Obeah – along with drumming and dancing – were regularly outlawed in Guyana during the nineteenth century. Special attention, in this respect, was given to the African faiths that focused upon the spiritual agency known as Water Mamma. And the most (in)famous of these was Comfa. In many West and Central African cosmologies, rivers are powerful places that intersect the human and spirit worlds. The (usually feminine) spirits of the waterways are therefore powerful agents of intercession. Comfa works in a non-dualistic universe where the material and spiritual, living and ancestors are related. There is, therefore, an emphasis on spiritual mediums that actively guide the living. Baptism is easily placed within these practices, especially due to the relationship between water and the Holy Spirit. Hence in the late nineteenth century many practitioners of Comfa also attended church, and over time a number of Comfa articles of faith came to be justified through biblical narratives.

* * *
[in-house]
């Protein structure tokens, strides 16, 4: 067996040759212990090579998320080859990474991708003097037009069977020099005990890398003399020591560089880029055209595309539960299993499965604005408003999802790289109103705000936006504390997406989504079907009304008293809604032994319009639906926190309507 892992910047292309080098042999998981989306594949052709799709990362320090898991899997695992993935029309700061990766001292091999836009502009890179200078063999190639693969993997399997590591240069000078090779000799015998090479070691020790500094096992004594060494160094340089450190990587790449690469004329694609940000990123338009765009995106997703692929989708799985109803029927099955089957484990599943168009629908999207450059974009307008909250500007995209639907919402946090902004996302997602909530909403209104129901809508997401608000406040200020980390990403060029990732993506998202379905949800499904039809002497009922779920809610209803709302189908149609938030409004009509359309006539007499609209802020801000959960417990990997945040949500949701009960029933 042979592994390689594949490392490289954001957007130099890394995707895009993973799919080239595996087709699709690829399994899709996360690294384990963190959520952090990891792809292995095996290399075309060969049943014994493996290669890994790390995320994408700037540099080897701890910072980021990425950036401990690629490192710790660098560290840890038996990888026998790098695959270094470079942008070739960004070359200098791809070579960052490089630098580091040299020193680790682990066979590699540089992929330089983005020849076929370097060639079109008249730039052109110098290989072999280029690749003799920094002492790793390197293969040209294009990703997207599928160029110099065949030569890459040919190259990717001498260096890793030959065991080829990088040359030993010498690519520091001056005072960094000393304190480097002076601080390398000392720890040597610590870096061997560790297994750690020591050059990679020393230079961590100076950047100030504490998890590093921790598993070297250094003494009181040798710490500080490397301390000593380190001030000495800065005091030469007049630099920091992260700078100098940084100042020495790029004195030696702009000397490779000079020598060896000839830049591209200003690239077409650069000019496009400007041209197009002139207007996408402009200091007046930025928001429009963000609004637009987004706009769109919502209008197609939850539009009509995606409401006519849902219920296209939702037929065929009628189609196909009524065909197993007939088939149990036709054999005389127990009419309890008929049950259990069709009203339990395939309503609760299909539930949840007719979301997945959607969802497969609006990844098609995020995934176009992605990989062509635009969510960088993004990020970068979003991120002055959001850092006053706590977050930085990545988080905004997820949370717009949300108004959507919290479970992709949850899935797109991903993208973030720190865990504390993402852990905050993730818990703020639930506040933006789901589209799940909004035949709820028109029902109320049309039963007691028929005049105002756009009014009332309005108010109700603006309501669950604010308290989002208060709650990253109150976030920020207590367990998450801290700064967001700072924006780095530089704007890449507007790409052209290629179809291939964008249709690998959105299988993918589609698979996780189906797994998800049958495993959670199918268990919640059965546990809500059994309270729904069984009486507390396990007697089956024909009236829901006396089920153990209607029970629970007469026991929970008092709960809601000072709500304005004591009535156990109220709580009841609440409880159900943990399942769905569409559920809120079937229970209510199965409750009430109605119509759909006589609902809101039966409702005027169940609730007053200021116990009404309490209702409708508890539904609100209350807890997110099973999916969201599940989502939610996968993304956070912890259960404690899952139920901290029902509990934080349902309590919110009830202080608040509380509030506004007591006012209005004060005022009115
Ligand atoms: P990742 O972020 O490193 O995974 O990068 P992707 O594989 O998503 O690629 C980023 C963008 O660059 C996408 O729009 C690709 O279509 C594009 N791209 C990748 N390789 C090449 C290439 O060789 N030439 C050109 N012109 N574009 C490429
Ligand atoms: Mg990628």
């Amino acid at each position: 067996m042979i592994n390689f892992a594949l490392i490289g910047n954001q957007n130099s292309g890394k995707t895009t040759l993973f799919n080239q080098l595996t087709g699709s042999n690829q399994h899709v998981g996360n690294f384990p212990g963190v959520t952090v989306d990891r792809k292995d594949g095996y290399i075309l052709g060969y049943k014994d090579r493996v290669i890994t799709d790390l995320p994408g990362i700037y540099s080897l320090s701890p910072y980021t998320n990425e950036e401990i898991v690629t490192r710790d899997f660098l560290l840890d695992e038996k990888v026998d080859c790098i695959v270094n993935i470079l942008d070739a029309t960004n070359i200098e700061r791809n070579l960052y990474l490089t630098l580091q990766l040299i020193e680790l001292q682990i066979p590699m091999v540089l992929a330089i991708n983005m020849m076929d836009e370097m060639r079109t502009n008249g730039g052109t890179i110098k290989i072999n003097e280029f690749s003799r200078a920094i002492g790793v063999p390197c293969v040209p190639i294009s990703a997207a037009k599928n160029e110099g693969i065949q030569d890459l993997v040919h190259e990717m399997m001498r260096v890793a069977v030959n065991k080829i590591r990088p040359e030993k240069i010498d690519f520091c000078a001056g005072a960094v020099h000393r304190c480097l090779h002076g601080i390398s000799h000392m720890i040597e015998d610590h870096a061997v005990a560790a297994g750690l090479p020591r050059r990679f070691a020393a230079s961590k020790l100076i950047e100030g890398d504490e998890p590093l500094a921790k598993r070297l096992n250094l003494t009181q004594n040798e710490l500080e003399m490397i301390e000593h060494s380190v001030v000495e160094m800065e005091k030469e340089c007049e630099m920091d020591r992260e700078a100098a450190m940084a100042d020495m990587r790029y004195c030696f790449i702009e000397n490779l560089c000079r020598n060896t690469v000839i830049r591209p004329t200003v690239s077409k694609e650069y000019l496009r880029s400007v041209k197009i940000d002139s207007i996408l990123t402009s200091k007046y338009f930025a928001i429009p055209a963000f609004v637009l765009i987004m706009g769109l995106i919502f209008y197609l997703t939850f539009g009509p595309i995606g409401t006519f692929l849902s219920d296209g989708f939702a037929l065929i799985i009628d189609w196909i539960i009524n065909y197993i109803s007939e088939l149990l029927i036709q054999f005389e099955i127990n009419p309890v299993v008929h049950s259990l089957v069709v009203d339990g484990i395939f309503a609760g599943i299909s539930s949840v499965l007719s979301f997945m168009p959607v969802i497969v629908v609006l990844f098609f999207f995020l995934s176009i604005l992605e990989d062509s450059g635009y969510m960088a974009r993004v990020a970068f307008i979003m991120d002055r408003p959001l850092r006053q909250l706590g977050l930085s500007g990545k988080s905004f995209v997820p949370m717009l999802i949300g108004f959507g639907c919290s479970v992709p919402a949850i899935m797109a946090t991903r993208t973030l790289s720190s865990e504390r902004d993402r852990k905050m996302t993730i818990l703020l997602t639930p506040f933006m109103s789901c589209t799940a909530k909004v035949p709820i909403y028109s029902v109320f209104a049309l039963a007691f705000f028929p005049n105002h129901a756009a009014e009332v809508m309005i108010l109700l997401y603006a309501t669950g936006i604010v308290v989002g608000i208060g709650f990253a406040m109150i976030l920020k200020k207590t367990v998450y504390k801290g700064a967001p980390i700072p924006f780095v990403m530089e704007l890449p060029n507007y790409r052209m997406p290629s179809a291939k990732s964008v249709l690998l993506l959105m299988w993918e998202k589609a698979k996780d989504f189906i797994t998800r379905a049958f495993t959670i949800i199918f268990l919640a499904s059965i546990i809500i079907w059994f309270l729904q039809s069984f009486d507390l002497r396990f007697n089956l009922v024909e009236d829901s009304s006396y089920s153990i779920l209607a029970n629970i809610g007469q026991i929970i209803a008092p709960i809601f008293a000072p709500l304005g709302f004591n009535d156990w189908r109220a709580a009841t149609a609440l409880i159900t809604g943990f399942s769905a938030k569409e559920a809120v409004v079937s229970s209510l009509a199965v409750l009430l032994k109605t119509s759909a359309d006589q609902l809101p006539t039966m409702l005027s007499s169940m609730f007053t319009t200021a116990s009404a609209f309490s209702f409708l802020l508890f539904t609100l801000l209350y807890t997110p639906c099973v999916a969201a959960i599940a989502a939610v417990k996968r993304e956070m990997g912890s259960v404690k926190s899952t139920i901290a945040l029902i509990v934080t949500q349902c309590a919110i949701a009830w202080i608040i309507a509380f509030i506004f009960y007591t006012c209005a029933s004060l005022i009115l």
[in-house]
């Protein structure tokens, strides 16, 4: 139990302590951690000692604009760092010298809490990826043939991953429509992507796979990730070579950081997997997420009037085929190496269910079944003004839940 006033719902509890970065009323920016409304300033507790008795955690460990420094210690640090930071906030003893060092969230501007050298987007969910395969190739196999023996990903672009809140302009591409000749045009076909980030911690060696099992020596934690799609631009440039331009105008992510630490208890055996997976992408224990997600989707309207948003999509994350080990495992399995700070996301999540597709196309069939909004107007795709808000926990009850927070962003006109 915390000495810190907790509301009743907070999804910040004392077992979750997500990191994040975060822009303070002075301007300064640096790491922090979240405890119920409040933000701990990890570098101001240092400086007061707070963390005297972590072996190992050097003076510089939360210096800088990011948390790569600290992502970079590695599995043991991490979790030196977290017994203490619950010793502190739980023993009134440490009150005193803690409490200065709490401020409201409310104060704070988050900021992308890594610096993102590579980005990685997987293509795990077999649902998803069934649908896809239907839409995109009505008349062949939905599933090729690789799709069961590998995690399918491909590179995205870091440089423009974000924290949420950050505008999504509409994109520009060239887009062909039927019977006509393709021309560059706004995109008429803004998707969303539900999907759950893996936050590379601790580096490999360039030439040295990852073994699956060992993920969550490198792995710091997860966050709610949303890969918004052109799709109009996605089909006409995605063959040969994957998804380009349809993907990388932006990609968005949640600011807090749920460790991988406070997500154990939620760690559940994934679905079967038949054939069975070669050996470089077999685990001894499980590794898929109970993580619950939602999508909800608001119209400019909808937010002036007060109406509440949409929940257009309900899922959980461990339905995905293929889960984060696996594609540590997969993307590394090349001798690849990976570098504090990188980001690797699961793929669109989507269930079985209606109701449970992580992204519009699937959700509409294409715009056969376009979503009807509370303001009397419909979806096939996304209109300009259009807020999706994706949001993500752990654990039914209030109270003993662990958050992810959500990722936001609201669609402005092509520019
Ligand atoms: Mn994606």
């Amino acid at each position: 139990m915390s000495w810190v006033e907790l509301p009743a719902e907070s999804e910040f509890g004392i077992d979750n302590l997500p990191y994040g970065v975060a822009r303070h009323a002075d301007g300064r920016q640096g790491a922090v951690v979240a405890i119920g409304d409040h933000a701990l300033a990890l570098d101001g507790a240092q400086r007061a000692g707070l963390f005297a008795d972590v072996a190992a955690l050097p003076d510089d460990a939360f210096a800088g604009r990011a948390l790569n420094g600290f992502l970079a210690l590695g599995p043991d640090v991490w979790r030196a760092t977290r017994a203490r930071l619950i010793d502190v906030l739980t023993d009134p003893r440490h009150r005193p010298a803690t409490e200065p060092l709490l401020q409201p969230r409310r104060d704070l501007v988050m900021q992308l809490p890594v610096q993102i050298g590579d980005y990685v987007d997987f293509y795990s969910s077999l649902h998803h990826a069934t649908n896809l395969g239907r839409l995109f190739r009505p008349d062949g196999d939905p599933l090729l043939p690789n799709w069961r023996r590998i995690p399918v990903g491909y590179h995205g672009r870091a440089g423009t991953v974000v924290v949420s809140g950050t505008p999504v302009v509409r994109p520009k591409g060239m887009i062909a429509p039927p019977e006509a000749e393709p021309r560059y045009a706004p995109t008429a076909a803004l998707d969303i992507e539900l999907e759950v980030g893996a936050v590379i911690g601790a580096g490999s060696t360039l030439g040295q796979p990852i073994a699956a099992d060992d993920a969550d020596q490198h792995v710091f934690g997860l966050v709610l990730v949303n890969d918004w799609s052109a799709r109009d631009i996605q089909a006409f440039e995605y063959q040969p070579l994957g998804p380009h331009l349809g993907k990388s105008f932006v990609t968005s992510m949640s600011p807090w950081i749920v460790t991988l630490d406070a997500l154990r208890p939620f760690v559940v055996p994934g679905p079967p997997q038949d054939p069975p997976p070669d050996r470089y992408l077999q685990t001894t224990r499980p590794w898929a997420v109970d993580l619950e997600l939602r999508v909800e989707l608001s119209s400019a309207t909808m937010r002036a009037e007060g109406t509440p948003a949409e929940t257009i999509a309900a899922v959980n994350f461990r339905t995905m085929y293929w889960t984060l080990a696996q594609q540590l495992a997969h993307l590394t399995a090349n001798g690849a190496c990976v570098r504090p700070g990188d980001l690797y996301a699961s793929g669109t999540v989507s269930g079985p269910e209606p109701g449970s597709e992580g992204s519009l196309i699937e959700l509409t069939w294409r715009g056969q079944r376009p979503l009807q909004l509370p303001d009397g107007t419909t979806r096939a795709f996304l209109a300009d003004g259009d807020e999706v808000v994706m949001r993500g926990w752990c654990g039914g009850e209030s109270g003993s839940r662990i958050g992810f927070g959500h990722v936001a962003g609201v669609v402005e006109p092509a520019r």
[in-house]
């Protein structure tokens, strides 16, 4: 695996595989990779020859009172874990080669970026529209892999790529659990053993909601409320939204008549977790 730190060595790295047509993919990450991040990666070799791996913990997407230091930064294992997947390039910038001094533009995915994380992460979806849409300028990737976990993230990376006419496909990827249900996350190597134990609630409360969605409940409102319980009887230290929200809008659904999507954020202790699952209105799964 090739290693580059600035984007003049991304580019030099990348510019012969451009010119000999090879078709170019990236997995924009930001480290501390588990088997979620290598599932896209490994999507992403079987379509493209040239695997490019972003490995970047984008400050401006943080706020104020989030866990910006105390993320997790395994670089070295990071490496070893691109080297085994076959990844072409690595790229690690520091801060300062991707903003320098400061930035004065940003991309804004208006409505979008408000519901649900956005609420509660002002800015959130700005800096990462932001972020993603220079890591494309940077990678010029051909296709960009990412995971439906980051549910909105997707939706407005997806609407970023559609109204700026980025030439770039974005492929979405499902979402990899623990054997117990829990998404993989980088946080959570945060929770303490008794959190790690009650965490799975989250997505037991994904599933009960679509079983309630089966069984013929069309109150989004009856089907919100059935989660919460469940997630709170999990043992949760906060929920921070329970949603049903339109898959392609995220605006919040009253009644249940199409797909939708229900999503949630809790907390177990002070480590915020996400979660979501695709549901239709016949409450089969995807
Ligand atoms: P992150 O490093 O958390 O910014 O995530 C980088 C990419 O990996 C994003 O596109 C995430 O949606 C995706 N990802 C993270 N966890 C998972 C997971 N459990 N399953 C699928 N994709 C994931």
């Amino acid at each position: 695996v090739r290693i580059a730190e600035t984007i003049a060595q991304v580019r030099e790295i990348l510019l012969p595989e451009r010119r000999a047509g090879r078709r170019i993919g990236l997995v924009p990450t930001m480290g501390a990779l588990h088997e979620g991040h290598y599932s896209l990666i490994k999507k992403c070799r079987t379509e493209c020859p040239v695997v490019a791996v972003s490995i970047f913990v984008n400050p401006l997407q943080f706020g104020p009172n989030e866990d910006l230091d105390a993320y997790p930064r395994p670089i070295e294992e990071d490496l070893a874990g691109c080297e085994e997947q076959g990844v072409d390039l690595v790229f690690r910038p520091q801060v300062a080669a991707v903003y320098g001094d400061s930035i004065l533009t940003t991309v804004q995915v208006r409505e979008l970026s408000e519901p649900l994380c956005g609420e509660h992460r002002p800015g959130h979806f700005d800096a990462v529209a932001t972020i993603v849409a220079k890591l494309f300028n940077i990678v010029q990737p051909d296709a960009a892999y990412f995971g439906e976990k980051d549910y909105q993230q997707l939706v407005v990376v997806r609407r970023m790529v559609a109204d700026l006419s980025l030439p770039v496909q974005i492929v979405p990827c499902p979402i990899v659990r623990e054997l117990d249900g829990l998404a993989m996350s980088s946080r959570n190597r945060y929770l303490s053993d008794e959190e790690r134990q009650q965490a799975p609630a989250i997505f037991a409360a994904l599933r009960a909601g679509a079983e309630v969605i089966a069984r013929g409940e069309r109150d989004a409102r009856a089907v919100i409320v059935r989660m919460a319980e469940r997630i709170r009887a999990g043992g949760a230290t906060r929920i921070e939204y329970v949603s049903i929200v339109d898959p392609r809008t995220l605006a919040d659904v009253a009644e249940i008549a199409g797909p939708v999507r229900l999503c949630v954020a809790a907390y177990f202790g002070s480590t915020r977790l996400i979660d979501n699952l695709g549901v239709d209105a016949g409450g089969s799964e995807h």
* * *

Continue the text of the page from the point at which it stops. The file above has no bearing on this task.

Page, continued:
Into this context stepped the Jordanites. The history of this faith demonstrates how interconnected the Caribbean region was during colonial times, both economically and spiritually. Joseph Maclaren, was an Anglican Grenadian working in Trinidad in the latter part of the nineteenth century. Introduced by his friend Bhagwan Das to Hinduism Maclaren also underwent a “baptism by immersion”. One of his subsequent disciples, a Barbadian man called Bowen, migrated to Guyana and there undertook a proselytizing mission, baptizing members into his “church”. One such member was Nathaniel Jordan, a cane field laborer from whom the faith derives its name. The Jordanite Baptist faith had already been prepared by Comfa and the popularity of Water Mama. Indeed, the Jordanites place great emphasis on full immersion baptism as well as spiritual mediumship for communicating with ancestors.